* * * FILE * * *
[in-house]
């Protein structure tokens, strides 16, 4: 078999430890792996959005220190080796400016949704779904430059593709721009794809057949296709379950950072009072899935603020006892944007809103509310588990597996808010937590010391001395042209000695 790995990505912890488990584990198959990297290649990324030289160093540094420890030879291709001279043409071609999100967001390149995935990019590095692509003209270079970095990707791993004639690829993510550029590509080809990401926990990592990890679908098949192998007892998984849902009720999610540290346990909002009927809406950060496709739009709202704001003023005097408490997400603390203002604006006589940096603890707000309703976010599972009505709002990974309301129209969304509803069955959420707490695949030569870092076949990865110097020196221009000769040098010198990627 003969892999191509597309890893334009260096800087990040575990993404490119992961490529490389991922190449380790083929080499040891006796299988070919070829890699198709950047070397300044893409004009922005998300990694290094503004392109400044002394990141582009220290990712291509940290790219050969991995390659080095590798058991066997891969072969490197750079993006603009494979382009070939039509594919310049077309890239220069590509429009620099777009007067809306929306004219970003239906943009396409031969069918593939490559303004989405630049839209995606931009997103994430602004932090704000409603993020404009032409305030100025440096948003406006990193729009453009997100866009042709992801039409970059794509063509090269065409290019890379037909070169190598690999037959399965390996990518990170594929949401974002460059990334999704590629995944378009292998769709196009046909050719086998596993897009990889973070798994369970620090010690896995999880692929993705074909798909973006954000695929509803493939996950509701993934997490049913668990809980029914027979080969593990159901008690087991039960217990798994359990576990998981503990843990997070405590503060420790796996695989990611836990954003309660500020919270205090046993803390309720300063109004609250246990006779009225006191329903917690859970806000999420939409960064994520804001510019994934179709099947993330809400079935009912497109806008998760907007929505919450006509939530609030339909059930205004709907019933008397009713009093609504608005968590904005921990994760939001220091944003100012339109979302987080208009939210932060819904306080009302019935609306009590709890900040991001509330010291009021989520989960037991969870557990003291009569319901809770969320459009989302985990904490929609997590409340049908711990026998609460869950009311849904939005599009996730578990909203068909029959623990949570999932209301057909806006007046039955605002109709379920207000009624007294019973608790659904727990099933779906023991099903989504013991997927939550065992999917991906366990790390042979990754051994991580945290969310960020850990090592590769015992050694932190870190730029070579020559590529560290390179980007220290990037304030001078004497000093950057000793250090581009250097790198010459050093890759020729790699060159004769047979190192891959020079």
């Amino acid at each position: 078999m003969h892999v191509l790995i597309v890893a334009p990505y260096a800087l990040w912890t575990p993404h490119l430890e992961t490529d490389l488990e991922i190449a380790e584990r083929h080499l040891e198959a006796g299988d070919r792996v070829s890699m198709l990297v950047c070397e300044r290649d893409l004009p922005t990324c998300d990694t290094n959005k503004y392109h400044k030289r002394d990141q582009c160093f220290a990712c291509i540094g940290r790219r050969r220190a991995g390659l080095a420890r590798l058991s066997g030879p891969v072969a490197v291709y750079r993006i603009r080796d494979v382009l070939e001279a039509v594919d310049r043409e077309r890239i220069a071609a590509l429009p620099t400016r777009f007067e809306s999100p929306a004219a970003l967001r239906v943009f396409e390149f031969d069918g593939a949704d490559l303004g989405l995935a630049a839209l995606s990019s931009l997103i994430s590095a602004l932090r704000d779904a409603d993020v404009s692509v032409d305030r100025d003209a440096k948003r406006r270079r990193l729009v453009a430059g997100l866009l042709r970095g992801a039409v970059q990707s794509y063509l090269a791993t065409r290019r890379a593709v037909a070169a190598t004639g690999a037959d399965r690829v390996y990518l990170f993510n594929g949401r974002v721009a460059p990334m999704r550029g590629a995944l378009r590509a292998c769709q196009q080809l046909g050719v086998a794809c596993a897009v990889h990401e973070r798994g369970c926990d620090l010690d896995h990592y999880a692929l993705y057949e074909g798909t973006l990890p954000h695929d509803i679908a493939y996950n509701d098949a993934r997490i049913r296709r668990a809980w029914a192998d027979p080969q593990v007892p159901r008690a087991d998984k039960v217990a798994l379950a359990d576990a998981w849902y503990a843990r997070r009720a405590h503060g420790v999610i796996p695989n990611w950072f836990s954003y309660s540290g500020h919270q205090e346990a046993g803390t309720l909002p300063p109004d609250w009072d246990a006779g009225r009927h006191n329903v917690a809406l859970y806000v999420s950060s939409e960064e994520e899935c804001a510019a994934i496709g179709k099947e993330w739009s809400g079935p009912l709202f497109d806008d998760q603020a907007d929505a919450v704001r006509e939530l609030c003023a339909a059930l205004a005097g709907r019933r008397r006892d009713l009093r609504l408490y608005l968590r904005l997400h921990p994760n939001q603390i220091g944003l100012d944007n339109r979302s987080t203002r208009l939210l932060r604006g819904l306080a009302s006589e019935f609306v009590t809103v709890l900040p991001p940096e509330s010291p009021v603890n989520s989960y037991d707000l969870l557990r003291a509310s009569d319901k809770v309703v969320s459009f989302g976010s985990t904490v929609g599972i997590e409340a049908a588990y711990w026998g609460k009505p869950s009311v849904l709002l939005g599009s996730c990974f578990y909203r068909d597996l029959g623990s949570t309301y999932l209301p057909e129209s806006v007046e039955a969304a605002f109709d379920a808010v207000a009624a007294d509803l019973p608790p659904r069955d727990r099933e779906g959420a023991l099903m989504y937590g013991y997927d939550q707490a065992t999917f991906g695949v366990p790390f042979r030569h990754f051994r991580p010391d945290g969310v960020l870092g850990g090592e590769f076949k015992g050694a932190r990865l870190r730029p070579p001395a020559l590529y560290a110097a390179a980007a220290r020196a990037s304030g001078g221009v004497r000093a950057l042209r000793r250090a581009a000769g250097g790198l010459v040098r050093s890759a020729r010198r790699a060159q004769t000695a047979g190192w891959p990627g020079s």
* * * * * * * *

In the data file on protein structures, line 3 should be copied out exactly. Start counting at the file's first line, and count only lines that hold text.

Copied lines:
């Amino acid at each position: 078999m003969h892999v191509l790995i597309v890893a334009p990505y260096a800087l990040w912890t575990p993404h490119l430890e992961t490529d490389l488990e991922i190449a380790e584990r083929h080499l040891e198959a006796g299988d070919r792996v070829s890699m198709l990297v950047c070397e300044r290649d893409l004009p922005t990324c998300d990694t290094n959005k503004y392109h400044k030289r002394d990141q582009c160093f220290a990712c291509i540094g940290r790219r050969r220190a991995g390659l080095a420890r590798l058991s066997g030879p891969v072969a490197v291709y750079r993006i603009r080796d494979v382009l070939e001279a039509v594919d310049r043409e077309r890239i220069a071609a590509l429009p620099t400016r777009f007067e809306s999100p929306a004219a970003l967001r239906v943009f396409e390149f031969d069918g593939a949704d490559l303004g989405l995935a630049a839209l995606s990019s931009l997103i994430s590095a602004l932090r704000d779904a409603d993020v404009s692509v032409d305030r100025d003209a440096k948003r406006r270079r990193l729009v453009a430059g997100l866009l042709r970095g992801a039409v970059q990707s794509y063509l090269a791993t065409r290019r890379a593709v037909a070169a190598t004639g690999a037959d399965r690829v390996y990518l990170f993510n594929g949401r974002v721009a460059p990334m999704r550029g590629a995944l378009r590509a292998c769709q196009q080809l046909g050719v086998a794809c596993a897009v990889h990401e973070r798994g369970c926990d620090l010690d896995h990592y999880a692929l993705y057949e074909g798909t973006l990890p954000h695929d509803i679908a493939y996950n509701d098949a993934r997490i049913r296709r668990a809980w029914a192998d027979p080969q593990v007892p159901r008690a087991d998984k039960v217990a798994l379950a359990d576990a998981w849902y503990a843990r997070r009720a405590h503060g420790v999610i796996p695989n990611w950072f836990s954003y309660s540290g500020h919270q205090e346990a046993g803390t309720l909002p300063p109004d609250w009072d246990a006779g009225r009927h006191n329903v917690a809406l859970y806000v999420s950060s939409e960064e994520e899935c804001a510019a994934i496709g179709k099947e993330w739009s809400g079935p009912l709202f497109d806008d998760q603020a907007d929505a919450v704001r006509e939530l609030c003023a339909a059930l205004a005097g709907r019933r008397r006892d009713l009093r609504l408490y608005l968590r904005l997400h921990p994760n939001q603390i220091g944003l100012d944007n339109r979302s987080t203002r208009l939210l932060r604006g819904l306080a009302s006589e019935f609306v009590t809103v709890l900040p991001p940096e509330s010291p009021v603890n989520s989960y037991d707000l969870l557990r003291a509310s009569d319901k809770v309703v969320s459009f989302g976010s985990t904490v929609g599972i997590e409340a049908a588990y711990w026998g609460k009505p869950s009311v849904l709002l939005g599009s996730c990974f578990y909203r068909d597996l029959g623990s949570t309301y999932l209301p057909e129209s806006v007046e039955a969304a605002f109709d379920a808010v207000a009624a007294d509803l019973p608790p659904r069955d727990r099933e779906g959420a023991l099903m989504y937590g013991y997927d939550q707490a065992t999917f991906g695949v366990p790390f042979r030569h990754f051994r991580p010391d945290g969310v960020l870092g850990g090592e590769f076949k015992g050694a932190r990865l870190r730029p070579p001395a020559l590529y560290a110097a390179a980007a220290r020196a990037s304030g001078g221009v004497r000093a950057l042209r000793r250090a581009a000769g250097g790198l010459v040098r050093s890759a020729r010198r790699a060159q004769t000695a047979g190192w891959p990627g020079s």